Exchange rate mechanisms, or ERMs, are systems designed to control a currency's exchange rate relative to other currencies. They are a key monetary strategy used by central banks.
At their extremes, floating ERMs allow currencies to trade without intervention by governments and central banks. On the other hand, fixed ERMs involve any measures needed to keep rates set at a certain value. Managed ERMs fall somewhere in between. The European Exchange Rate Mechanism (ERM II) is a strong example that's still in use today for countries joining Europe's monetary union.
What Are Exchange Rate Mechanisms?
With no intervention, the value of one country's currency will naturally change in relation to another's. Depending on many economic and socio-political factors, these fluctuations can be large or small. ERMs are any measures a country puts in place to try to control these changes.
Most currencies historically began on a fixed ERMs, with their prices set to commodities like gold. In fact, the U.S. dollar was officially fixed to gold prices until 1976, when the government removed references to gold from official statutes. Some other countries began to fix their currencies to the U.S. dollar itself to limit volatility. This includes the U.S.'s largest trading partner, China—which maintains some level of control to this day.
By the 1990s, many countries adopted flexible ERMs. These have remained the most popular option in order to maintain liquidity and reduce economic risks. Governments using flexible ERMs will usually intervene to some degree in order to keep exchange rates within certain ranges.
- Acronym: ERM
Fixed ERMs helped reduce the uncertainty that came with fluctuations; they also potentially limited inflationary pressures. But flexible ERMs may have helped improve growth rates and liberated monetary policy to focus on domestic economies. For these reasons, most modern governments use flexible ERMs rather than fixed ERMs.
How ERMs Work
Actively managed ERMs work by setting a reasonable trading range for a currency's exchange rate. Then, it is enforced via interventions. For instance, Japan may set an upper and lower bound on the Japanese yen relative to the U.S. dollar. If the yen appreciates above this level, the Bank of Japan can intervene. They might do this by buying large quantities of U.S. dollars and selling yen into the market to lower the price.
Other tools that can be used to defend exchange rates include tariffs and quotas, domestic interest rates, monetary and fiscal policy, or switching to a floating ERM. These methods have mixed effects and reliability; it depends on the situation. For instance, raising interest rates can be an effective way to increase a currency's valuation. But it's difficult to do this if the economy is performing well.
Central banks can print their own domestic currencies in theoretically unlimited quantities. So most traders respect the limits of fixed or semi-fixed ERMs. There are some famous cases of these fixed or semi-fixed ERMs failing, though; these include George Soros' famous run on the Bank of England. In these instances, traders might use leverage to make enormous bets against a currency that makes interventions too expensive for central banks to undertake without causing high levels of inflation.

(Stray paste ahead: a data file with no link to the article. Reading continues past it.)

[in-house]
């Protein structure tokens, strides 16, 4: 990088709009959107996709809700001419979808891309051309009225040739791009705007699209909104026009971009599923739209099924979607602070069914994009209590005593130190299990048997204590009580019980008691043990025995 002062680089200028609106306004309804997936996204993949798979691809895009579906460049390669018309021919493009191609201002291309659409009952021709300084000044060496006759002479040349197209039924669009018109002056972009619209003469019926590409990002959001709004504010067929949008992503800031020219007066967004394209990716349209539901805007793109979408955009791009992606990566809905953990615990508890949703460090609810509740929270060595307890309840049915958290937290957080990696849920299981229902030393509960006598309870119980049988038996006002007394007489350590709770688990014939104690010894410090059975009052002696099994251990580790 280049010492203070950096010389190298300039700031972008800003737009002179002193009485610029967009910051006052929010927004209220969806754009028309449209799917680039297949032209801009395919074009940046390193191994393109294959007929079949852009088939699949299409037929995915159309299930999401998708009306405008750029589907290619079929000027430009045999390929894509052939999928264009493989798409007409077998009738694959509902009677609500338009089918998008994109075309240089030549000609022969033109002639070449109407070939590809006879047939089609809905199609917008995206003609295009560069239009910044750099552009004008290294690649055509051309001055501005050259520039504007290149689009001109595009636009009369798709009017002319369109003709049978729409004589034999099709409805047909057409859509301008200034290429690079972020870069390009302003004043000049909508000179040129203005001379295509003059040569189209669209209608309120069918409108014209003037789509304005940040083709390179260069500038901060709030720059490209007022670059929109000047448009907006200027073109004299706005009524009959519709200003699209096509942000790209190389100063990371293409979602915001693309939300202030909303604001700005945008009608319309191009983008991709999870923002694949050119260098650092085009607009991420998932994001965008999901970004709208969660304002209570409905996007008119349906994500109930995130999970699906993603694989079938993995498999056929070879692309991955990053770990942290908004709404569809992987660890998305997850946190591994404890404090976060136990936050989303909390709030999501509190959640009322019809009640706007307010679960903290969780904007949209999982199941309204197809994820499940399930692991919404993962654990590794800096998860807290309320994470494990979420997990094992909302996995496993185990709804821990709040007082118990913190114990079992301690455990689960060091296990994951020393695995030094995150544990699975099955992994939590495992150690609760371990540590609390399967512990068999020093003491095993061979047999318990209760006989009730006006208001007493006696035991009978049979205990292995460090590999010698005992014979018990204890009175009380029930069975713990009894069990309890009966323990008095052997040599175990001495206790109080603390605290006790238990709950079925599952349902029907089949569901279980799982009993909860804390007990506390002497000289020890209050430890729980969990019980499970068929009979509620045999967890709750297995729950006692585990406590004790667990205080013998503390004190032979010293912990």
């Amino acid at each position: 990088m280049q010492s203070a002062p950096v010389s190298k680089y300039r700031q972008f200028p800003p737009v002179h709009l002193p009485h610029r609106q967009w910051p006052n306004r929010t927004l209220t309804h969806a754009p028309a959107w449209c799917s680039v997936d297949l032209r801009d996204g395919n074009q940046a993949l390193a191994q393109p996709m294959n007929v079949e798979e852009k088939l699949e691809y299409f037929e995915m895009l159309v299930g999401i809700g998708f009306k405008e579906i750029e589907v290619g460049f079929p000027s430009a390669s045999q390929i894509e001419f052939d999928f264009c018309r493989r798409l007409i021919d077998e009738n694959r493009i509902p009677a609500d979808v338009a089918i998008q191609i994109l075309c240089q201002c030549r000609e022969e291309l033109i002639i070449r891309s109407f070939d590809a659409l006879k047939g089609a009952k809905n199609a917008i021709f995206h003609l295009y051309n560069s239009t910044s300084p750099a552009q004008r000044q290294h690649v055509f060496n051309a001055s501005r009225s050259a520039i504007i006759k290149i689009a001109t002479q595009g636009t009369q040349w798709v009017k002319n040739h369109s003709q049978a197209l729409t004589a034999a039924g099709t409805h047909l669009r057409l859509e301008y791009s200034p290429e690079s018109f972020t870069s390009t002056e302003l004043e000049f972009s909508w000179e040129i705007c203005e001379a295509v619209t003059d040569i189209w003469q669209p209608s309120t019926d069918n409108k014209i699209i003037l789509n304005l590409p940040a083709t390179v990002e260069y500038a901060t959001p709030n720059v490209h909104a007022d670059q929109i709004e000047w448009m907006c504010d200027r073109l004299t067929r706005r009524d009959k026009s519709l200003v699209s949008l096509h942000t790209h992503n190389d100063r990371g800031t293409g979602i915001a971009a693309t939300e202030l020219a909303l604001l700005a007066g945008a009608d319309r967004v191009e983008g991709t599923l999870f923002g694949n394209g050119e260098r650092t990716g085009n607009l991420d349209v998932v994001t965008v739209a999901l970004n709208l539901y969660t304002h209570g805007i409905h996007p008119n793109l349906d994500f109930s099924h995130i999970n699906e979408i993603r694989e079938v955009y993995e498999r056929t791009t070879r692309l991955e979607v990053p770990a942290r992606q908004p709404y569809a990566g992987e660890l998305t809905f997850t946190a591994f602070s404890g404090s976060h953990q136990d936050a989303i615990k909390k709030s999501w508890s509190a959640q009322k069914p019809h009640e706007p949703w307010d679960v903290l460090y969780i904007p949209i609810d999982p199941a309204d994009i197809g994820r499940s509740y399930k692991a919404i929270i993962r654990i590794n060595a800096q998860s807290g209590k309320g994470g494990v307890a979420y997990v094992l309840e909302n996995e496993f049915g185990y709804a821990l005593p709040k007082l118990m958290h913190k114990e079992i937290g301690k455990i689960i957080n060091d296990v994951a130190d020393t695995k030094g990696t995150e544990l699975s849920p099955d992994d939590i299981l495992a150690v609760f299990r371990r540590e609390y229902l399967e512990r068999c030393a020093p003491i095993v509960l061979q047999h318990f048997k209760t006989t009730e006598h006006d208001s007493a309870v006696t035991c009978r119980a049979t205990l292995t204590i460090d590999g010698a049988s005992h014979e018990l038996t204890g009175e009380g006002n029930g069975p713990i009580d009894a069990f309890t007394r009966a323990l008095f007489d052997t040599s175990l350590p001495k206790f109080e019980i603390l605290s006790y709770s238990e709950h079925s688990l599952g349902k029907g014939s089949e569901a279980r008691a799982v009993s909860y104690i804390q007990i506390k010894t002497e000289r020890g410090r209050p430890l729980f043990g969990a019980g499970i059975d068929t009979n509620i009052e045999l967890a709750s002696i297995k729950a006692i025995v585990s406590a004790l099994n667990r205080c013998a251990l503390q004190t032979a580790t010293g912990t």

ERMs in Practice
The most popular example of an ERM is the European Exchange Rate Mechanism. It was designed to reduce exchange rate variability and achieve monetary stability in Europe prior to the introduction of the euro in 1999. The ERM could normalize the exchange rates between these countries before they were integrated. This was done in order to avoid any problems with the market finding its bearings.
While the original European ERM has been dissolved, the European ERM II was later adopted. This was done in order to help new members of the eurozone better integrate. Countries involved include Estonia, Lithuania, Slovenia, Cyprus, Latvia, and Slovakia, among others. Not all countries in the EU have adopted the ERM II.
China also maintains a flexible ERM with the U.S. dollar. But the People's Bank of China has been unpredictable when defending it. For instance, the country decided to let its currency float to a large extent; this was part of a controversial bid to become one of the world's official reserve currencies, alongside the U.S. dollar and the euro. Bu, skeptics argued that the devaluation simply made its exports cheaper at a time when the government wanted to boost economic growth rates.
- Exchange rate mechanisms (ERMs) are used by countries to control the value of their currency in relation to other currencies.
- A country's ERM is an important aspect of its economic and monetary policy.
- ERMs can range from fixed control to totally free-floating; more countries have moved closer to free-floating versions with some intervention.
- The ERM II is the EU's system for transitioning countries to the euro. It is perhaps the best example of ERMs in action.